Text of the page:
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Russia's Duma Ratifies Kyoto Protocol

Russia's lower house of parliament ratified the Kyoto Protocol (search) on cutting greenhouse gases Friday, all but ensuring the sweeping environmental pact will go into effect after years of delays.

Russia's ratification is the final acceptance needed among major industrial countries after the treaty was rejected by the United States, which alone accounted for 36 percent of carbon dioxide emissions in 1990. The pact will apply only to nations that ratify it.

Despite earlier protests from top Russian officials that the pact would hobble Russia's humming economy, the State Duma voted 334-73 vote to ratify the treaty, which gives leading industrial nations eight years to cut collective emissions of six key greenhouse gases to 5.2 percent below 1990 levels. Russia and other industrial nations are to stabilize emissions.

The treaty still must be approved by Russia's upper house and President Vladimir Putin (search), which is all but certain. The pact, which was negotiated in 1997 as part of a campaign to address global warming (search), would take effect 90 days after Russia notified the United Nations of its ratification.

With the United States staying out, Russia was the last hope for the treaty's supporters of getting the necessary 55 countries accounting for at least 55 percent of global emissions in 1990. Russia accounted for 17 percent of emissions, second to the United States.

Japan, Germany and other industrial nations already adopted the treaty. The United States and Australia were the only other major countries to reject it.

White House spokeswoman Claire Buchan said President Bush "has a strategy to address the challenges of climate change by harnessing technology and taking advantage of growth and he believes it's important that we address this challenge in a way that does not cost American jobs."

The lopsided vote in the State Duma underlined the domination that Putin has over the legislature and belied the doubts voiced earlier by lawmakers and top Russian officials, including presidential adviser Andrei Illarionov. Putin vowed in May to speed up ratification in return for the European Union's support of Russia's bid to join the World Trade Organization.

The protocol "gives us financial opportunities," said lawmaker Valery Zubov of the Kremlin-backed United Russian party, which dominates the Duma. "It depends only on us if we will make the most of it."

But communist legislator Petr Romanov, who voted against the treaty, said the pact's strictures would slow economic growth. "It threatens the economic security of Russia," he said.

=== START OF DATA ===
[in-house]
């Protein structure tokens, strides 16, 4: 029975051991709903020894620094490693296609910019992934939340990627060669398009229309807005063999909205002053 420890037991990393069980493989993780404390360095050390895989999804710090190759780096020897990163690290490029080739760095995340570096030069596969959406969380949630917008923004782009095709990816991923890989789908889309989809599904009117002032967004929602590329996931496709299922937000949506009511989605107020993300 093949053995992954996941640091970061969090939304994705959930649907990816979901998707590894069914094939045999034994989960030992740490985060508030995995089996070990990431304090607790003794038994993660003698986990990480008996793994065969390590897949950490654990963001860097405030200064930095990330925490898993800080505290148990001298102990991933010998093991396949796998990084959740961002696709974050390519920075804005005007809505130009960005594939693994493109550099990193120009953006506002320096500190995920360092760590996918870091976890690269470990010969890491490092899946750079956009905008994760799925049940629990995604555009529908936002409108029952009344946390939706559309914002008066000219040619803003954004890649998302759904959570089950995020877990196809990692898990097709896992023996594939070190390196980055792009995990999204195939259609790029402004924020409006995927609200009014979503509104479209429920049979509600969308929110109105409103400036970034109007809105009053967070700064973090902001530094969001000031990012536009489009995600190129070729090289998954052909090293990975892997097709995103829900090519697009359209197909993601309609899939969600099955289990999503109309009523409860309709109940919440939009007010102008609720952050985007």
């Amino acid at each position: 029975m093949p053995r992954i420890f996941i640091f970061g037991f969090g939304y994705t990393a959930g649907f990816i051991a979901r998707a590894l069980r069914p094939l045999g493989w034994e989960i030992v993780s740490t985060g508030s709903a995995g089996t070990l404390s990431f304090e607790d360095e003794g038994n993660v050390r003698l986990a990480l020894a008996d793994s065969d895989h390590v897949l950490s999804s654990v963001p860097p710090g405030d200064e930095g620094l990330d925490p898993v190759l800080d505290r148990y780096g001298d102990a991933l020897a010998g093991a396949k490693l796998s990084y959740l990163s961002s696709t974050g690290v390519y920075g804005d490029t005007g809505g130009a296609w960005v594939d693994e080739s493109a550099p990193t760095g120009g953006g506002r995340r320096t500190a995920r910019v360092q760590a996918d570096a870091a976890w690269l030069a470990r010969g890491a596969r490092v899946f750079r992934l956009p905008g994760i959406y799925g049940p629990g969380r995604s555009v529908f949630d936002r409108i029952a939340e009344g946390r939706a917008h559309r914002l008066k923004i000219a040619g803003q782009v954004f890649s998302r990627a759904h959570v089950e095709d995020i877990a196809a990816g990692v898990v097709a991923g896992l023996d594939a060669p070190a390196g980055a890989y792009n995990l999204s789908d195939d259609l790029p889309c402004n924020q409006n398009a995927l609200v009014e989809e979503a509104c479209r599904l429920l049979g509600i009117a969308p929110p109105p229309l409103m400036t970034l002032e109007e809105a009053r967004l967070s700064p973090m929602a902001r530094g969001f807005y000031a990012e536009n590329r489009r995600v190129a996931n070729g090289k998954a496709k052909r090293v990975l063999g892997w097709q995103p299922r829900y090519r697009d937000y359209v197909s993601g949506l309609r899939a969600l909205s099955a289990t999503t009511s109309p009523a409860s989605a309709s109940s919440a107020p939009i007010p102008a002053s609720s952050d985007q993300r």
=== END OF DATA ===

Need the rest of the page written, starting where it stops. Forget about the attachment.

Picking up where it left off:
Officials at the headquarters of the European Union, which has long pressured Russia to adopt the pact, celebrated with Russian champagne upon learning of the vote.

"The Kyoto Protocol may not be perfect, but it is the only effective tool that is available to the international community," said Romano Prodi, president of the European Commission, the EU's administrative body.

Environmental groups criticized the United States and Australia for not ratifying the pact and pledged to push for deeper cuts in gas emissions at the next round of international climate talks that begin in December.

"Russian ratification and entry into force demonstrates the political will, globally, to tackling this urgent and enormous problem," said Jennifer Morgan of the conservation group WWF. "The enemies of Kyoto must be drowning in their sorrows today."

In an interview last week with a German newspaper, Russia's minister for economic development and trade, German Gref, predicted the treaty would help Russia reduce wasteful energy consumption and increase investment in its industry.

The pact allows any developed nation to earn credits toward its Kyoto commitment by investing in emissions reduction projects in other developed countries, such as Russia.

A top candidate for such help would be the Russian electricity monopoly, Unified Energy System, which accounts for nearly 30 percent of the country's total emissions.

Under the treaty, countries also will be able to sell unused emissions credits to nations that exceed their limits, a provision designed to encourage investment in improved control technologies.

In addition, the pact provides for emission credits for forests that soak up carbon dioxide.

In 2001, negotiators agreed that signatory countries would face mandatory consequences for failing to meet their targets. Countries that miss their emission targets would be excluded from "emissions trading " — the buying and selling of the right to pollute — while a panel to be set up by member governments would address alleged violations.

Russia's first deputy prime minister, Alexander Zhukov, has said restrictions imposed by the pact won't affect Russia's economic growth because even after a five-year recovery, the collapse of Soviet-era industry in the 1990s has left its emissions some 30 percent below the pact's baseline.

The next round of international climate talks is scheduled for December in Buenos Aires, Argentina, and negotiations on greenhouse gas emissions after 2012 are due to start next year.